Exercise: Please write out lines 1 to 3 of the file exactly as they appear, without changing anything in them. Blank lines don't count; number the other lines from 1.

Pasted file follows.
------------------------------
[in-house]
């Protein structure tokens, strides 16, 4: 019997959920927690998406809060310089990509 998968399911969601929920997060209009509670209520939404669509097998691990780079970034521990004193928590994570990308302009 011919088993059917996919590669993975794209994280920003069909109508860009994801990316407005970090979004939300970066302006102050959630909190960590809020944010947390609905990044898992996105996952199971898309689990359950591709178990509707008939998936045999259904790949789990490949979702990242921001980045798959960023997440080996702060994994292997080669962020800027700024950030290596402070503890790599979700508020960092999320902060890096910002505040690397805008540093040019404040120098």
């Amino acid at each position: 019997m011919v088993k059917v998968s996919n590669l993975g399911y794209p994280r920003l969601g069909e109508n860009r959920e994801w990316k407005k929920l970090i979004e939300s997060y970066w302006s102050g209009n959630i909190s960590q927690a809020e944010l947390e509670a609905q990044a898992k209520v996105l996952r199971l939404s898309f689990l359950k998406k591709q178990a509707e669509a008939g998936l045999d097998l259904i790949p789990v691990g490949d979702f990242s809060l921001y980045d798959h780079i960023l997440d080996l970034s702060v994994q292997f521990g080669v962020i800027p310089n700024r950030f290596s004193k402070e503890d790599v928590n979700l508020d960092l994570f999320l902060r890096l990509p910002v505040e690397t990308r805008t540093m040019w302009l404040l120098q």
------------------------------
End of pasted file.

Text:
[in-house]
């Protein structure tokens, strides 16, 4: 019997959920927690998406809060310089990509 998968399911969601929920997060209009509670209520939404669509097998691990780079970034521990004193928590994570990308302009 011919088993059917996919590669993975794209994280920003069909109508860009994801990316407005970090979004939300970066302006102050959630909190960590809020944010947390609905990044898992996105996952199971898309689990359950591709178990509707008939998936045999259904790949789990490949979702990242921001980045798959960023997440080996702060994994292997080669962020800027700024950030290596402070503890790599979700508020960092999320902060890096910002505040690397805008540093040019404040120098």
């Amino acid at each position: 019997m011919v088993k059917v998968s996919n590669l993975g399911y794209p994280r920003l969601g069909e109508n860009r959920e994801w990316k407005k929920l970090i979004e939300s997060y970066w302006s102050g209009n959630i909190s960590q927690a809020e944010l947390e509670a609905q990044a898992k209520v996105l996952r199971l939404s898309f689990l359950k998406k591709q178990a509707e669509a008939g998936l045999d097998l259904i790949p789990v691990g490949d979702f990242s809060l921001y980045d798959h780079i960023l997440d080996l970034s702060v994994q292997f521990g080669v962020i800027p310089n700024r950030f290596s004193k402070e503890d790599v928590n979700l508020d960092l994570f999320l902060r890096l990509p910002v505040e690397t990308r805008t540093m040019w302009l404040l120098q």